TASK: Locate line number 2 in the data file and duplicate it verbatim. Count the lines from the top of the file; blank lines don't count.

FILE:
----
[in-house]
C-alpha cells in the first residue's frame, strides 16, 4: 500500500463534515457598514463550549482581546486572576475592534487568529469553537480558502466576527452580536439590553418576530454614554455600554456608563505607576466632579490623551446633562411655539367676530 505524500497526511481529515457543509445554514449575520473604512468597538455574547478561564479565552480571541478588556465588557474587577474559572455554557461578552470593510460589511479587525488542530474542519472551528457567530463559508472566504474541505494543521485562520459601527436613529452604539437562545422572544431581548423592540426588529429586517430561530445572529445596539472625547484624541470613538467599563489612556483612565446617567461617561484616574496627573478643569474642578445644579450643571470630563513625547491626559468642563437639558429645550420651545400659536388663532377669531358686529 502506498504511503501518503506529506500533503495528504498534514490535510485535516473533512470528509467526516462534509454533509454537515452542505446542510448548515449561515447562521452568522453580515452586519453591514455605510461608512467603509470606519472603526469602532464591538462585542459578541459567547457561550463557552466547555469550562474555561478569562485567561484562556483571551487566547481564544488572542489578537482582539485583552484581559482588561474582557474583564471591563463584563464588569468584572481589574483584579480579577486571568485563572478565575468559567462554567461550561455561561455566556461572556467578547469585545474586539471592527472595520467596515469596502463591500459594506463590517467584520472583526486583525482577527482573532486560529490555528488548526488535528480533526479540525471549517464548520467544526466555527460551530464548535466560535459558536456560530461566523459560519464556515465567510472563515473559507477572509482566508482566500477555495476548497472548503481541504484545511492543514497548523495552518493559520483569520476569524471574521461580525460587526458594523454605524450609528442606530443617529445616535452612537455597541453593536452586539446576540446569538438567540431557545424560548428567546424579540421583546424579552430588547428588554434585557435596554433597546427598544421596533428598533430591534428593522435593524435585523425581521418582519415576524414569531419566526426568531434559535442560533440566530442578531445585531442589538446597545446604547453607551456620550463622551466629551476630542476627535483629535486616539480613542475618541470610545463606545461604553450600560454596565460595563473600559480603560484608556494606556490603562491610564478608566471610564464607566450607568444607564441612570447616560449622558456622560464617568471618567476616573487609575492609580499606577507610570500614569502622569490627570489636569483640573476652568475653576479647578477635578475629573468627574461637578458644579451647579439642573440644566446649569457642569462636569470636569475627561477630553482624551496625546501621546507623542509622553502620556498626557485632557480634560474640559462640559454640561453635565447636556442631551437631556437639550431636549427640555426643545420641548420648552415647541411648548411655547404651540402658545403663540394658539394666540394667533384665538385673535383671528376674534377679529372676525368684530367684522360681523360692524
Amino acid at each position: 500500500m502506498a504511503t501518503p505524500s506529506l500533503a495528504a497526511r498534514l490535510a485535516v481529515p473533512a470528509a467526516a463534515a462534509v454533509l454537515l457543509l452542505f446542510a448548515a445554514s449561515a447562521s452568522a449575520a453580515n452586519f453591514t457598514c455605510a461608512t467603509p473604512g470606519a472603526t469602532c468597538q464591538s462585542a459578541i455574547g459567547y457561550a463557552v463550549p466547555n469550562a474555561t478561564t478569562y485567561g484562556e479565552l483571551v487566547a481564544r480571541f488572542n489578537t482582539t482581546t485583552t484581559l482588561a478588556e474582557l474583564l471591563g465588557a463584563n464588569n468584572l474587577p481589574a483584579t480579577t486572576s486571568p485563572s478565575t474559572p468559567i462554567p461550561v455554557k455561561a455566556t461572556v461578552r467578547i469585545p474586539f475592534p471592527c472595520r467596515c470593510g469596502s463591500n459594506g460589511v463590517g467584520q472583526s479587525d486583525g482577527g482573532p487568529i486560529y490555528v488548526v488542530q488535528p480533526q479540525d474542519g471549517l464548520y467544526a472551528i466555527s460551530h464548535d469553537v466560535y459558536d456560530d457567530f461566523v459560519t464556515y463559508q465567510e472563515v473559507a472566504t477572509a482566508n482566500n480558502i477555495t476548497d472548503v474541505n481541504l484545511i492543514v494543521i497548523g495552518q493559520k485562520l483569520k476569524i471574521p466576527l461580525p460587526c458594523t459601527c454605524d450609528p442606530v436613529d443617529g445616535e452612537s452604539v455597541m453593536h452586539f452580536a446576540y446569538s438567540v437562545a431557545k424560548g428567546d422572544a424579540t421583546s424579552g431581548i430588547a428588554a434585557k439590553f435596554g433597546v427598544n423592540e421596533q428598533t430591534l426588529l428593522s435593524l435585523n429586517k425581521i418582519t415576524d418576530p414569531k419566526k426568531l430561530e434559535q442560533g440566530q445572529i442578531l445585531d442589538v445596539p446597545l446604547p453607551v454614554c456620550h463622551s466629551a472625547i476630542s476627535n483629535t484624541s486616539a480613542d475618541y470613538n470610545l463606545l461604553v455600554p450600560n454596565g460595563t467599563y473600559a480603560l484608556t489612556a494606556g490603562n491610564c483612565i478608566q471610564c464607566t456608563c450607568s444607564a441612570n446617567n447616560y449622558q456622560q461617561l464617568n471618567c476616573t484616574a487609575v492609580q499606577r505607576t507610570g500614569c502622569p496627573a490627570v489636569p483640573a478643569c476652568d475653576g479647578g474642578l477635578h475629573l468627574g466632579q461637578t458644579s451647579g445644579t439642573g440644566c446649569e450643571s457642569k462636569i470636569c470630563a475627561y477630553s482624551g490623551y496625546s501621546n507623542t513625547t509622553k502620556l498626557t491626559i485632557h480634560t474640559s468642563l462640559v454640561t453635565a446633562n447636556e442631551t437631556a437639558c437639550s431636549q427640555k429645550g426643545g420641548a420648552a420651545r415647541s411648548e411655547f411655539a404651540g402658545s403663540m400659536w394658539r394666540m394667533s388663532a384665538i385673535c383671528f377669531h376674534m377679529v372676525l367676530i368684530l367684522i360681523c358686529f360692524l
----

C-alpha cells in the first residue's frame, strides 16, 4: 500500500463534515457598514463550549482581546486572576475592534487568529469553537480558502466576527452580536439590553418576530454614554455600554456608563505607576466632579490623551446633562411655539367676530 505524500497526511481529515457543509445554514449575520473604512468597538455574547478561564479565552480571541478588556465588557474587577474559572455554557461578552470593510460589511479587525488542530474542519472551528457567530463559508472566504474541505494543521485562520459601527436613529452604539437562545422572544431581548423592540426588529429586517430561530445572529445596539472625547484624541470613538467599563489612556483612565446617567461617561484616574496627573478643569474642578445644579450643571470630563513625547491626559468642563437639558429645550420651545400659536388663532377669531358686529 502506498504511503501518503506529506500533503495528504498534514490535510485535516473533512470528509467526516462534509454533509454537515452542505446542510448548515449561515447562521452568522453580515452586519453591514455605510461608512467603509470606519472603526469602532464591538462585542459578541459567547457561550463557552466547555469550562474555561478569562485567561484562556483571551487566547481564544488572542489578537482582539485583552484581559482588561474582557474583564471591563463584563464588569468584572481589574483584579480579577486571568485563572478565575468559567462554567461550561455561561455566556461572556467578547469585545474586539471592527472595520467596515469596502463591500459594506463590517467584520472583526486583525482577527482573532486560529490555528488548526488535528480533526479540525471549517464548520467544526466555527460551530464548535466560535459558536456560530461566523459560519464556515465567510472563515473559507477572509482566508482566500477555495476548497472548503481541504484545511492543514497548523495552518493559520483569520476569524471574521461580525460587526458594523454605524450609528442606530443617529445616535452612537455597541453593536452586539446576540446569538438567540431557545424560548428567546424579540421583546424579552430588547428588554434585557435596554433597546427598544421596533428598533430591534428593522435593524435585523425581521418582519415576524414569531419566526426568531434559535442560533440566530442578531445585531442589538446597545446604547453607551456620550463622551466629551476630542476627535483629535486616539480613542475618541470610545463606545461604553450600560454596565460595563473600559480603560484608556494606556490603562491610564478608566471610564464607566450607568444607564441612570447616560449622558456622560464617568471618567476616573487609575492609580499606577507610570500614569502622569490627570489636569483640573476652568475653576479647578477635578475629573468627574461637578458644579451647579439642573440644566446649569457642569462636569470636569475627561477630553482624551496625546501621546507623542509622553502620556498626557485632557480634560474640559462640559454640561453635565447636556442631551437631556437639550431636549427640555426643545420641548420648552415647541411648548411655547404651540402658545403663540394658539394666540394667533384665538385673535383671528376674534377679529372676525368684530367684522360681523360692524